Lake Superior State University
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Alum Success

Anna Wilson

"Lake State is a local University that gave me the option to earn my education while be located close to my family.  My short-term goal is to gain as much experience as possible in the community and to possibly continue my education toward a Masters Degree.  I’d like to continue my work within the city and take advantage of opportunities to be more involved in local politics.  In the long term, after I’ve made myself as competitive as possible the marketing field, I’d like to get a job at a medium to large size company and work more with individual products or brands as opposed to marketing a company itself."

" Currently I am a Board Member on the Sault Ste. Marie Downtown Development Authority, in which my marketing background has been beneficial.  Also, I work with the International 500 Snowmobile race as the Chairperson of the Non-Race Events Committee and I work in the pits doing timing for the race and other tasks.  I am studying snowmobile mechanics to eventually become a race official or snowmobile technician.  I compete on the Soo Co-op Credit Union bowling team and I’m continually involving myself in various community events."

Anna Wilson '06
Marketing

Parents at Lake State

Getting Summer Plans in Place

Perhaps your student already has job, internship or volunteer plans in place for the summer. If so, you can breathe a sigh of relief. Yet, if he’s still trying to figure out what to do this summer, you can help:

  • Ask your student what he/she’s Interested In. What does it mean to “have a worthwhile summer” in your student’s eyes? Ask! Seeing what’s important to her will help you help her reach her goals, instead of imposing your own.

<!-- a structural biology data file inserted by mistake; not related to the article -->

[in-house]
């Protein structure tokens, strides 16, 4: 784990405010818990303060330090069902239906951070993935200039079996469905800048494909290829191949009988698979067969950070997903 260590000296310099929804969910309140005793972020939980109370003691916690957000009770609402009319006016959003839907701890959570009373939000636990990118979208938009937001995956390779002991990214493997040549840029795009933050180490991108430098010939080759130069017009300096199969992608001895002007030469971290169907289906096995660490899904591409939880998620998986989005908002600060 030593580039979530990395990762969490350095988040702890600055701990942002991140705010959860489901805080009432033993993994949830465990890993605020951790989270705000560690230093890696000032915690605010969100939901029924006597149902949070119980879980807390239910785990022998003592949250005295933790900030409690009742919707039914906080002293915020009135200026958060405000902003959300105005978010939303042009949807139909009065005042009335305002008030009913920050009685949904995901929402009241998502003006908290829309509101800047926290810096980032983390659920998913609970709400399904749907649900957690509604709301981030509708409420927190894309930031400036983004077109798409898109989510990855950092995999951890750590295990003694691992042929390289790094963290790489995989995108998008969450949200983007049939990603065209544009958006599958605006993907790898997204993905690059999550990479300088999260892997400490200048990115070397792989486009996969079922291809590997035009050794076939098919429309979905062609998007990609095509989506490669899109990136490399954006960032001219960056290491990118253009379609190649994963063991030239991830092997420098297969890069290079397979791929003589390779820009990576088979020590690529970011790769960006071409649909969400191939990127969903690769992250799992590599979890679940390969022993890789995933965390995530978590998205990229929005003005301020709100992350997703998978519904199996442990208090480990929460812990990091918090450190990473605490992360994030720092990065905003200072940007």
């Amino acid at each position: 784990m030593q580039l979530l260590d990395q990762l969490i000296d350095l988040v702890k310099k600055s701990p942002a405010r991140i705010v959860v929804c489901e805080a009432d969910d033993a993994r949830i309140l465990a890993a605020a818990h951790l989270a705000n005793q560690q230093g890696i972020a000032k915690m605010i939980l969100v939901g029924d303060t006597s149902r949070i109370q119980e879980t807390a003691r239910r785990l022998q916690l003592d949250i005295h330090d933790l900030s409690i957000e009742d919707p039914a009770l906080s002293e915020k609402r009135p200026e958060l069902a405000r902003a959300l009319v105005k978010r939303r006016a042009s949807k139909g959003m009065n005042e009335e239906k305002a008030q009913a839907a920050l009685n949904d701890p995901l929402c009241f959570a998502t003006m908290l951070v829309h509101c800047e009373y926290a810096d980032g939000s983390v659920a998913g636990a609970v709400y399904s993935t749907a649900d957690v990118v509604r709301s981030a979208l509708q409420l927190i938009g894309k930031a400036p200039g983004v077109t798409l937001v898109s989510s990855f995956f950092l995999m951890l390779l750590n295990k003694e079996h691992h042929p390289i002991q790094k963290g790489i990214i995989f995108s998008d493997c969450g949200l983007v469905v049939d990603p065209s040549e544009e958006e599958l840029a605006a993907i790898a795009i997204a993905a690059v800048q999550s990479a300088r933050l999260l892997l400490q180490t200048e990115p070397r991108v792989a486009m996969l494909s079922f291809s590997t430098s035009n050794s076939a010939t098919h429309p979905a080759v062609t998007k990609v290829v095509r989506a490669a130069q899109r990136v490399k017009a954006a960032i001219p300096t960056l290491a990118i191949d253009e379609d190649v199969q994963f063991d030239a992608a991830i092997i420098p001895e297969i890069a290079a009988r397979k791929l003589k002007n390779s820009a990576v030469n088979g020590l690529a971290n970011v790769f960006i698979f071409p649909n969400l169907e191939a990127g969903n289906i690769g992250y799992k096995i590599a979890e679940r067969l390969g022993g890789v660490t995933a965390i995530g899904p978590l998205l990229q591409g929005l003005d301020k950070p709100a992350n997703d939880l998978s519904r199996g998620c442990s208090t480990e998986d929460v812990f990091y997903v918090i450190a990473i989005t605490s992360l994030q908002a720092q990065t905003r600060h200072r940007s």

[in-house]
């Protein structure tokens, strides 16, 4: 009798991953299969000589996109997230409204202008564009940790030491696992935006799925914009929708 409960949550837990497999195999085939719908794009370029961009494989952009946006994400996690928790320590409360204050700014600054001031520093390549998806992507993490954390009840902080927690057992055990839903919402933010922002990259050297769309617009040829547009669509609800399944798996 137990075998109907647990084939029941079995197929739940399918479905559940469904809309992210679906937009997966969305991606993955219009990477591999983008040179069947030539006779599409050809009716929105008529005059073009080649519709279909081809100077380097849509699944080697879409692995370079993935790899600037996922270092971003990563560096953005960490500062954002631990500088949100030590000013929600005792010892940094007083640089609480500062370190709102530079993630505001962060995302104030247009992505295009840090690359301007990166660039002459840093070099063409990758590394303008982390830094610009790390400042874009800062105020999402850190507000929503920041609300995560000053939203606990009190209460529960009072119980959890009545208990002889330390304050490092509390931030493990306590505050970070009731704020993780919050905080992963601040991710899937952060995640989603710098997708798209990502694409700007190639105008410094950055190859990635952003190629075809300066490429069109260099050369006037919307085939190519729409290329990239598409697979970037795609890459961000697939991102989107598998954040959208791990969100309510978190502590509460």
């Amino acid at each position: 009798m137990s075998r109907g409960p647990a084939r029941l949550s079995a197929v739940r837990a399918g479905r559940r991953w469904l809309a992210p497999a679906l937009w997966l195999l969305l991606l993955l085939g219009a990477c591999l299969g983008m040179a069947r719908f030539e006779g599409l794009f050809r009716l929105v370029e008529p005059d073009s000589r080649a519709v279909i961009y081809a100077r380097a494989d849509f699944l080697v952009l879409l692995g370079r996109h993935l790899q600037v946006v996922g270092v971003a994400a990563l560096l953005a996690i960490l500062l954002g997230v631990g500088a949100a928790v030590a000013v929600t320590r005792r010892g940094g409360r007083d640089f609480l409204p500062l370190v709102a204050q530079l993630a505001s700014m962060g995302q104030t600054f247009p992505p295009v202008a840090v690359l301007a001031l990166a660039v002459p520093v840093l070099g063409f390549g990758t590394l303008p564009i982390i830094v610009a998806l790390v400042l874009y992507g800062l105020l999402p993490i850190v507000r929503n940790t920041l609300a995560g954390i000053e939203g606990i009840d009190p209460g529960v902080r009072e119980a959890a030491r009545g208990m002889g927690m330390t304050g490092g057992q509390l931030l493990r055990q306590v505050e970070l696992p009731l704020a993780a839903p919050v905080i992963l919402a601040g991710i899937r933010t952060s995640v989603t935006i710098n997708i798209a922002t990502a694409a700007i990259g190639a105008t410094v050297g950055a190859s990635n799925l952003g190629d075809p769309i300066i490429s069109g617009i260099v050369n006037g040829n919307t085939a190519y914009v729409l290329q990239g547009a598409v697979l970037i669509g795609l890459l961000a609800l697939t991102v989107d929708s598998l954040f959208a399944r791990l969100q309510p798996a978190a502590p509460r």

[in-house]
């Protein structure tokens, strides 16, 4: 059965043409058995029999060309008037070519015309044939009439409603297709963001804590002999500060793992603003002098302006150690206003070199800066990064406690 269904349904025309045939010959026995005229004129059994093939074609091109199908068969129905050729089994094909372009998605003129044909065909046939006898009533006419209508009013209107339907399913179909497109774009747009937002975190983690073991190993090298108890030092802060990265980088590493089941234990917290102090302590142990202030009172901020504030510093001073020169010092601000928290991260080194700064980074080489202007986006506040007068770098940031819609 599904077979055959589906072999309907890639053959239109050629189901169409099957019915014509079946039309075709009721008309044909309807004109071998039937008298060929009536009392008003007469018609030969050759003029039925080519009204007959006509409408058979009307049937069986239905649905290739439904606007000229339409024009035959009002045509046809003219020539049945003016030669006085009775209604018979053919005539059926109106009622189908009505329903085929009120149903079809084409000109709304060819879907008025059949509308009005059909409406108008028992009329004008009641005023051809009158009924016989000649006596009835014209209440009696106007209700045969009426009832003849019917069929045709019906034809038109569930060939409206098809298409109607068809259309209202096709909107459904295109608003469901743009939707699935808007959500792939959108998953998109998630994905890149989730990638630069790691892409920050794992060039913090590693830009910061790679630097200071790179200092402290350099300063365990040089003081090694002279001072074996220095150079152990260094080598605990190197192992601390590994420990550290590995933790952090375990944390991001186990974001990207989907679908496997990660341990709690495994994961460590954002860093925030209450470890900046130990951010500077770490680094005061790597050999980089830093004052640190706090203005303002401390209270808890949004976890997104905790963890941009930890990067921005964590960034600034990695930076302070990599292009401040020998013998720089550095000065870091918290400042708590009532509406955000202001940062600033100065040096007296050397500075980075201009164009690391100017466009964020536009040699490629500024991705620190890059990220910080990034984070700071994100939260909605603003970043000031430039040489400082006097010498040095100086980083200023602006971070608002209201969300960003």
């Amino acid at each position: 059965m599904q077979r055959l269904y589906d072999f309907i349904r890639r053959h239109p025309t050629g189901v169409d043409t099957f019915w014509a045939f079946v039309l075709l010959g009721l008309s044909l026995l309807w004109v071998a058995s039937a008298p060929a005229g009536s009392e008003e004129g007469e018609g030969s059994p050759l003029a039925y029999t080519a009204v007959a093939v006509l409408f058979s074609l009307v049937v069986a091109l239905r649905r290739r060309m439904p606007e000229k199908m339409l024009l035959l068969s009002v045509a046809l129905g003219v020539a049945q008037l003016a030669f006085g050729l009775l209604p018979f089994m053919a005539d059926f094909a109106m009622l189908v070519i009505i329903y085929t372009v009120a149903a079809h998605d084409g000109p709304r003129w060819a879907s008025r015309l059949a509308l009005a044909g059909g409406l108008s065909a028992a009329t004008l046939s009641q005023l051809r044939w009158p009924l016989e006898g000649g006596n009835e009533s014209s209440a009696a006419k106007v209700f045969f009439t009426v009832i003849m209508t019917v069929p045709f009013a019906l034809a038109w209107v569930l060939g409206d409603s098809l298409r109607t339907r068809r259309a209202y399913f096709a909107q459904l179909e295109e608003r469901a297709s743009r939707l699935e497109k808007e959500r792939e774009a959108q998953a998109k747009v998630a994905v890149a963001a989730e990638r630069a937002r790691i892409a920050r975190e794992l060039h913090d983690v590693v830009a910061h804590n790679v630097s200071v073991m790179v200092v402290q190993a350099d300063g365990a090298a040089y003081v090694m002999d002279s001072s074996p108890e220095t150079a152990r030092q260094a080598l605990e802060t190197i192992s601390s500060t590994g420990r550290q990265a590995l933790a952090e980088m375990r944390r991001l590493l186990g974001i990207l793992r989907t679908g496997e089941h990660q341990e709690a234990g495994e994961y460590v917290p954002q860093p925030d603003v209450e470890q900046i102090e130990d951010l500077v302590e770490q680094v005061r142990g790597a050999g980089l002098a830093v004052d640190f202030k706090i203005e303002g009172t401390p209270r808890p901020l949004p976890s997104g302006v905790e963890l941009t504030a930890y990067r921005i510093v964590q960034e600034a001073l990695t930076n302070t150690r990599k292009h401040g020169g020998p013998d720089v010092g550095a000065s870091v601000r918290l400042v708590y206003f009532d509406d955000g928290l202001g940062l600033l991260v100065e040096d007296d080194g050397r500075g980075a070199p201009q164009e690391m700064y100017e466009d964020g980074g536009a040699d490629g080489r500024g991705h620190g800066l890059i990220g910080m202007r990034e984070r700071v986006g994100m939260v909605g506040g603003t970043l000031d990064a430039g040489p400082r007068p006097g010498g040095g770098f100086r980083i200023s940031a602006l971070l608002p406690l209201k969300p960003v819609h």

• Direct your Student to Career Services. The good folks in this office can help him look for summer jobs, internships and more. They won’t get the job for him—that’s up to him! Yet, they’ll provide support and resources throughout the process.
  • Put Out Some Feelers. It’s not your job to “fix” the summer plans issue for your student. Yet, if your students asks and will be with you for the summer, put out some feelers in town. Let community members know that your talented, hard-working kid will be around and looking for work!
  • Talk Realistically About Money. It’s easy to have grand dreams about the summer yet, it’s also important to be realistic about what needs to be done. Have an intentional conversation with your student about money and what needs to happen in order to cover next year’s college costs. If she knows that she’s responsible for spending money and books and other expenses, that will help your student gauge his/her work schedule while also seeing if she can fit in the volunteer gig she’d like to try. Providing complete information so she can make adult choices is a great step in fostering self-responsibility.

Now that it’s April, your student may need a nudge to get some summer plans in place. Offer support and ideas and encouragement. The rest is up to him!

Talk About “Summer Curriculums”

Since your student is in the academic mindset, talking about a “summer curriculum” might make a lot of sense to her. This just means being intentional about the things she’d like to learn and experience this summer. Maybe she’s been talking about how she misses reading “real” books because she always has reading to do for class. This can go on her curriculum. Or maybe she’s hoping to learn how to kayak or knit or ride a horse… put it on the curriculum!

And make it a partnership by suggesting that both of you (or the whole family!) write out your summer curriculums. Then share them so you can support one another in pursuit of these summer goals!

English...

Jessica Hirt

Jessica Hirt
English

"One of my favorite things about LSSU is its size. The classrooms, especially as you get to the upper levels, get smaller, so you not only have a chance to discuss your ideas in an honest, supportive manner, but you also get to know your professors and classmates. The upper level courses really allow you to focus on what you love, and the small class size allows you to have time to share and to discuss your ideas."

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